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Local officials relieved at renewal of state homeowner tax grant
Without federal stimulus, higher tax bills likely would have gone out
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Local officials were happy to avoid sending out an additional tax bill this year after Gov. Sonny Perdue signed legislation Tuesday to provide money for the Homeowner Tax Relief Grant.

Hall County Board of Commissioners Chairman Tom Oliver, who has been a vocal advocate of keeping the grant, was especially pleased.

"I’m very excited," Oliver said. "It’s good for the community."

The $787 billion federal stimulus package — which many Georgia Republicans have criticized as bloated — prevented the state from making even steeper cuts and helped fund the tax relief grants, according to The Associated Press.

Oliver said losing the money, about $200 to $300 per household, would have been detrimental for both Hall residents and government.

"ACCG (Association County Commissioners of Georgia) said that we would have to send out another tax bill. Just for us to send out another tax bill is $40,000," Oliver said of the printing and mailing costs the county would incur.

Oliver said tough economic times are stressful enough already without the threat of an additional tax bill.

"I’m just sorry that the communication was such that he threatened not to do it and put everybody in a very uncomfortable position," Oliver said.

Local governments will receive the grant this fiscal year but it is unlikely they will in years to come. According to The Associated Press, future grants will be tied to the state of the economy, which is unlikely to improve significantly in the next year.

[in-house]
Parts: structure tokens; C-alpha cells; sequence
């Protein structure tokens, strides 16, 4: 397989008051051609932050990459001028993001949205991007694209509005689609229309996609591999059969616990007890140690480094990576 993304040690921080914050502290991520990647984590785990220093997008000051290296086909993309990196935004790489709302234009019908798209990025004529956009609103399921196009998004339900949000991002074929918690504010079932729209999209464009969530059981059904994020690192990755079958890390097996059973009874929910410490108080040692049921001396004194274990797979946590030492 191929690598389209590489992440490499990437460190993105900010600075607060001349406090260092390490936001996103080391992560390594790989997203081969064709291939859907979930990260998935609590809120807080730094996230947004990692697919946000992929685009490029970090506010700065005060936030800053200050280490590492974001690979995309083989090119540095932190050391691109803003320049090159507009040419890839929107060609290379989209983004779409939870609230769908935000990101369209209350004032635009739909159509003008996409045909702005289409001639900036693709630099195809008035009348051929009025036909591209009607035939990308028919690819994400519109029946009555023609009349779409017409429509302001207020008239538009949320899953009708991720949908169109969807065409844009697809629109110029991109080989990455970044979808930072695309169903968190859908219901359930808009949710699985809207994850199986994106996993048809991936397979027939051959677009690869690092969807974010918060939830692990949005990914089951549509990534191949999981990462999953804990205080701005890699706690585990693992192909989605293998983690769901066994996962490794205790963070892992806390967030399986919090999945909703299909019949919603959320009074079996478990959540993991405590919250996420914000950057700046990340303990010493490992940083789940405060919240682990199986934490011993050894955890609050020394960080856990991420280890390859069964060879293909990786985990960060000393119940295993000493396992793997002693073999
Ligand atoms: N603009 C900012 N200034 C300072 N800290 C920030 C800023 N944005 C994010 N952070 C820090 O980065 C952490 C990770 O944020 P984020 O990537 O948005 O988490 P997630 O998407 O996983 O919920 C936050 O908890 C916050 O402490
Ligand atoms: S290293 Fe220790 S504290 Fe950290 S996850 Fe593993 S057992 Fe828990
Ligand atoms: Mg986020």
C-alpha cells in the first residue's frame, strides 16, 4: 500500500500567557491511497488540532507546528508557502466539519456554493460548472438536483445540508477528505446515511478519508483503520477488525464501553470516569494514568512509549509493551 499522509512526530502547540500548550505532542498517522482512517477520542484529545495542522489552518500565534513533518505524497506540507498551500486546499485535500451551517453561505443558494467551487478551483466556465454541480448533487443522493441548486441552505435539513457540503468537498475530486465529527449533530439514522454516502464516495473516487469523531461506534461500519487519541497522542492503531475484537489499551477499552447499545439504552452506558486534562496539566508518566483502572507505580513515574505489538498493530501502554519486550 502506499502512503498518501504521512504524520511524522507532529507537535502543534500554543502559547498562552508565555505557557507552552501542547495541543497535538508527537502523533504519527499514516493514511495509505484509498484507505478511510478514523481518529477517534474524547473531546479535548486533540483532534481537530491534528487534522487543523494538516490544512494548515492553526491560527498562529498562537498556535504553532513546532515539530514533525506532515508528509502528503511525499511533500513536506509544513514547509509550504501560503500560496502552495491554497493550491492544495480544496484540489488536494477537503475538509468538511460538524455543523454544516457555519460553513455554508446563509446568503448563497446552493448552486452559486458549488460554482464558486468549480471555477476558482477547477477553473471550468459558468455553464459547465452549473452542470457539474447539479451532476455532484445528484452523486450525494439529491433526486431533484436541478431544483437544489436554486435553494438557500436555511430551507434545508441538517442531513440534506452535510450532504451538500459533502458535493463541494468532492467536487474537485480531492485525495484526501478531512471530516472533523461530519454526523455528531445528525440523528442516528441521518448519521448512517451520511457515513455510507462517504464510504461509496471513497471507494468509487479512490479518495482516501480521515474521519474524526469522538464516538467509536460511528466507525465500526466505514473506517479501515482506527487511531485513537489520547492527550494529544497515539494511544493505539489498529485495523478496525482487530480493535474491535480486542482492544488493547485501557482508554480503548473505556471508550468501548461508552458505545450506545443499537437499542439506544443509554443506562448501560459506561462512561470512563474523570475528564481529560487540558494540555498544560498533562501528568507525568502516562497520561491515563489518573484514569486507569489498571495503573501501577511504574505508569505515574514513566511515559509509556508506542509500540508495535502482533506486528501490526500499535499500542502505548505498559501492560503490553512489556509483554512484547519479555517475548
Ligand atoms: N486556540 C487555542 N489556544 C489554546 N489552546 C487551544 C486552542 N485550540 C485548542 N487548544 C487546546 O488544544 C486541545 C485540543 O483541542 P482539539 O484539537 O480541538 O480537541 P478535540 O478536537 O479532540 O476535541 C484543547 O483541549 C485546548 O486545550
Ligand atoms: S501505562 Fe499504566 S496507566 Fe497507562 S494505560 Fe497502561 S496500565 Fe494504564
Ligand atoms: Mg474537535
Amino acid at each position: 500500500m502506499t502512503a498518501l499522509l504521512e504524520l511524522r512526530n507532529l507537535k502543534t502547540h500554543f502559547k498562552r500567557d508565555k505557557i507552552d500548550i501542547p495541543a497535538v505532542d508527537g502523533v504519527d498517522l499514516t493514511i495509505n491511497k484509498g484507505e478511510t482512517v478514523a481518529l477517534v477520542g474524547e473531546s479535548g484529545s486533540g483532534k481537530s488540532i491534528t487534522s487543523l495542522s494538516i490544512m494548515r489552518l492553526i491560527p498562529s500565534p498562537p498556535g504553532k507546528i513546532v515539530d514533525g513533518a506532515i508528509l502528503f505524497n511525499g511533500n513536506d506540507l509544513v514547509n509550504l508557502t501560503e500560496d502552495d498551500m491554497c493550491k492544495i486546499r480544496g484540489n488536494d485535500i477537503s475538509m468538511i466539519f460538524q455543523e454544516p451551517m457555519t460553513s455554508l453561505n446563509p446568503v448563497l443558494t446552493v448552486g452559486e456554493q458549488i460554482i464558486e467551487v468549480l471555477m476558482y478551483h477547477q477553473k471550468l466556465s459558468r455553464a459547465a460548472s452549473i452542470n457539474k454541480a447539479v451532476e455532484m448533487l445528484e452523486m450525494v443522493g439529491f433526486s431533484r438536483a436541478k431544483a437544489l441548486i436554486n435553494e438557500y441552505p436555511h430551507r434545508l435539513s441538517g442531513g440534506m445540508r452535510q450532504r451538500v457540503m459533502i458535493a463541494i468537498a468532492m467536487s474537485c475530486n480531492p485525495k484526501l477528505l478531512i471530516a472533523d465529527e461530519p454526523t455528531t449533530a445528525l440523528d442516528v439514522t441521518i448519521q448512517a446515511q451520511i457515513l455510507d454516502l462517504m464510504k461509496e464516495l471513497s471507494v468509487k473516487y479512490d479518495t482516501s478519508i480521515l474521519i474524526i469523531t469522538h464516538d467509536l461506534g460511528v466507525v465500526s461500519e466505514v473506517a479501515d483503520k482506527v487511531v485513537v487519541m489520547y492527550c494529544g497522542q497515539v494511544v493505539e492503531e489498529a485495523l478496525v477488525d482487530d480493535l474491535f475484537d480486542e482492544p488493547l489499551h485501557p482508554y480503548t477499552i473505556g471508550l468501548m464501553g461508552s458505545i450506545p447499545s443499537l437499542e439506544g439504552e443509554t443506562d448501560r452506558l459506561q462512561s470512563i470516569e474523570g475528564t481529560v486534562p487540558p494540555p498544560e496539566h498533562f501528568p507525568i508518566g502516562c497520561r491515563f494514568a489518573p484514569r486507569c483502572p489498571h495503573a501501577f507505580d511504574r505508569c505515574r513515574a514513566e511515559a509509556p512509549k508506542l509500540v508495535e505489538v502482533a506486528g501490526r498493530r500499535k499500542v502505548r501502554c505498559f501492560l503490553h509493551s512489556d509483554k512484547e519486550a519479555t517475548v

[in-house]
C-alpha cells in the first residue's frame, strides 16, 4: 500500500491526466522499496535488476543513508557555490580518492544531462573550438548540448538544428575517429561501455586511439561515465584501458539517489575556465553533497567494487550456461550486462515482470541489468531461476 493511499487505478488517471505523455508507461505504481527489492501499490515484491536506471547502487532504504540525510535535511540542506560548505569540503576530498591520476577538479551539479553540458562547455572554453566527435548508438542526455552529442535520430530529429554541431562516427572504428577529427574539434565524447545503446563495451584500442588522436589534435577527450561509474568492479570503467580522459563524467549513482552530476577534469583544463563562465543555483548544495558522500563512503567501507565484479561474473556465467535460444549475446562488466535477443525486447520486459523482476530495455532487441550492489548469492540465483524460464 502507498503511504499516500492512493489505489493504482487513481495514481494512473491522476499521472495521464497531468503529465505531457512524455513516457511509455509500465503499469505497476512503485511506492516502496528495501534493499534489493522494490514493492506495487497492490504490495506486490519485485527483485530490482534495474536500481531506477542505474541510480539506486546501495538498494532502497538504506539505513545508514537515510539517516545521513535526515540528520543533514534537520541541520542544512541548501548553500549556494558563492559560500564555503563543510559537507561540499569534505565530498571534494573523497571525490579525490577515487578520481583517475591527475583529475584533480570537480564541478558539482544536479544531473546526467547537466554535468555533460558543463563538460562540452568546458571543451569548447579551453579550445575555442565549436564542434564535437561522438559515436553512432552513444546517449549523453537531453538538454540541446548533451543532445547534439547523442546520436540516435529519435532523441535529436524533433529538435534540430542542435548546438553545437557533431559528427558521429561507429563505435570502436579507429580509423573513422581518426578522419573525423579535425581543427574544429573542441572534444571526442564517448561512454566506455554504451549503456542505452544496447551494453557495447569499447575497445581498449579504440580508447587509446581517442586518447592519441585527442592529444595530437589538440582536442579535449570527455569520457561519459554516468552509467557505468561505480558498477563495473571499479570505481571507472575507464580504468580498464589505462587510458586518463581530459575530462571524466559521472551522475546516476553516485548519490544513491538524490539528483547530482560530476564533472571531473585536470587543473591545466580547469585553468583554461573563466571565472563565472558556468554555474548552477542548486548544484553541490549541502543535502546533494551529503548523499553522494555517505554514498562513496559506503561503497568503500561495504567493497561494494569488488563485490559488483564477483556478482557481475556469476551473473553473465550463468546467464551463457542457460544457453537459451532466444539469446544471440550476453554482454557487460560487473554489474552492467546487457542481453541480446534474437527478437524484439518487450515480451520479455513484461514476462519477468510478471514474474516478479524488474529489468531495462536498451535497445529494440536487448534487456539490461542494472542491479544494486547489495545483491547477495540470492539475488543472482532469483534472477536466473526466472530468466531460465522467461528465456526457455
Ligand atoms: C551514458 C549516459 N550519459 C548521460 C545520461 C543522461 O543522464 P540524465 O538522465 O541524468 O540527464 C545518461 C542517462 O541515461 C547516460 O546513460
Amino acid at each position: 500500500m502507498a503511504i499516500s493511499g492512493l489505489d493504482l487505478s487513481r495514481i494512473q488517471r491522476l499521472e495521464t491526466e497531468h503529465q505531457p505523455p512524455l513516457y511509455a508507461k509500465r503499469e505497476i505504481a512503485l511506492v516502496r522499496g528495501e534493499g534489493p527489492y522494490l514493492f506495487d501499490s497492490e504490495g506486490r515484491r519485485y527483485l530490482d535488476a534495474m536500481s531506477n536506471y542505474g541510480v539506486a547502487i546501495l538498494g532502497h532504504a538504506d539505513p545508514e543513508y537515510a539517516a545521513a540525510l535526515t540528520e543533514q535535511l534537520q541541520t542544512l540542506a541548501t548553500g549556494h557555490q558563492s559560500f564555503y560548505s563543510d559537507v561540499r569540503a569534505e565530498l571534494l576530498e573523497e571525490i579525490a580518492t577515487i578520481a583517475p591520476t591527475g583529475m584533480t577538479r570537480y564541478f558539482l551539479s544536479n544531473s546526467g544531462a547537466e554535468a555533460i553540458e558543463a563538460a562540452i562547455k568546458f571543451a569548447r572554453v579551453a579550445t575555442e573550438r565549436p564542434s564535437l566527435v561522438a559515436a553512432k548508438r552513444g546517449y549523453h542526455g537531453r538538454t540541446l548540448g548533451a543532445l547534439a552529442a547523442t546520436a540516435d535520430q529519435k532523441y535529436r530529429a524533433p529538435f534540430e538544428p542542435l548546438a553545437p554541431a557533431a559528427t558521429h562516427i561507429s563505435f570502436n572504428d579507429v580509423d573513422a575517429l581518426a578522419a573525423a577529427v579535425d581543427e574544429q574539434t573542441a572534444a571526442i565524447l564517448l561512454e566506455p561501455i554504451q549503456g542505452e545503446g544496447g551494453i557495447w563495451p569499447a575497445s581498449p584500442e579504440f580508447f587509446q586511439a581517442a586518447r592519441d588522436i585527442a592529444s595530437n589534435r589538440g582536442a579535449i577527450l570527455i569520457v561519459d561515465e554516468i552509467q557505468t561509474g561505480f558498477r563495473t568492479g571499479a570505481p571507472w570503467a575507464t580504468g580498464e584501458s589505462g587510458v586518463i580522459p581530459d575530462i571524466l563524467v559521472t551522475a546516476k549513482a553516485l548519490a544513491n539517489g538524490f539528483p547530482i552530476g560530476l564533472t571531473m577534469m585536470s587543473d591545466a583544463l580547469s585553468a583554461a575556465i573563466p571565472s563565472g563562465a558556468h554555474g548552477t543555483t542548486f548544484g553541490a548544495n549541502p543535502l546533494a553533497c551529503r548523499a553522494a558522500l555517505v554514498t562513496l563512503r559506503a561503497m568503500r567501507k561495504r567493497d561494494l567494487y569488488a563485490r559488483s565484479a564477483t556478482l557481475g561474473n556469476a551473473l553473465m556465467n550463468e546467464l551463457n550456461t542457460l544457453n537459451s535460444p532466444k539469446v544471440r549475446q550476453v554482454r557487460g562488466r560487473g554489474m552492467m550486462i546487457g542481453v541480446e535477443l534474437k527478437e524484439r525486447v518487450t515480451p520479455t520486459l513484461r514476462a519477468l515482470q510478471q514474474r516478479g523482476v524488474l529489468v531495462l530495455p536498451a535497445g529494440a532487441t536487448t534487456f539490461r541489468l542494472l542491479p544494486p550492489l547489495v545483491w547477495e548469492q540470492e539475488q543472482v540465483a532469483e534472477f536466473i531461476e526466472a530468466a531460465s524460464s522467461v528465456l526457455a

"I understand next year they’re going to take it out of the budget so we’ll have to redo our budgets for that, but we can handle it. We’ll take care of it," Oliver said.

Hall school Superintendent Will Schofield is less optimistic. He feels the grant is just a temporary fix to the system’s financial problems.

"In the short term, I think it’s good news for Hall County taxpayers," Schofield said, "However in the long run I think there’s still some major questions to be answered and that is it doesn’t appear that will be funded next year and that just leaves another $3.2 million gaping hole in next year’s budget."

For the past few months, the school system has been operating with only the bare essentials in case the grant did not come through.

"We’re currently running at a pace to be between $2 and $2.5 million under budget with expenditures this year," Schofield said.

But those savings may not be enough to offset additional state funding losses the school is expecting. Austerity cuts and a reduction in the equalization grant will leave Hall schools with less money than before.

"We’re planning conservatively that we’re going to need to find a way to operate next year with $10 million less state support than we had this year. That’s a dramatic figure," Schofield said. "We’re going to continue to plan for the worst, hope for the best but we’re going to have to do more with less next year."

Doing more with less could mean layoffs.

"Our long-term plan is to look at our fundamental structure and figure out how to operate next year on a much lower cost unit basis than we are this year and that of course involves people and personnel," he said.

The Gainesville school system is not as reliant on the grant money as the Hall system.

"Roughly 70 percent of our tax base is from business and industry. But at this time, every little bit helps," Gainesville Superintendent Merrianne Dyer said.

The Gainesville system only receives Homeowners Tax Relief Grant funds from people who own their homes in the system; people who rent property or own businesses in the area are not eligible for the homestead exemption.

"It is roughly $135,000, it’s not that much," Dyer said. "We’re fortunate because it’s not as large amount of money as some systems that are more residential."

Perdue originally wanted to end the $428 million grant this year as a way to chip away at the state’s now $2.6 billion budget deficit. He has called the grant an inefficient way to keep property taxes low, as it was originally intended to do.

Local officials complained that they had included the tax relief in property bills that had already been mailed out. They warned that without the state money they would have to send out supplemental tax bills to homeowners who are already stretched thin financially.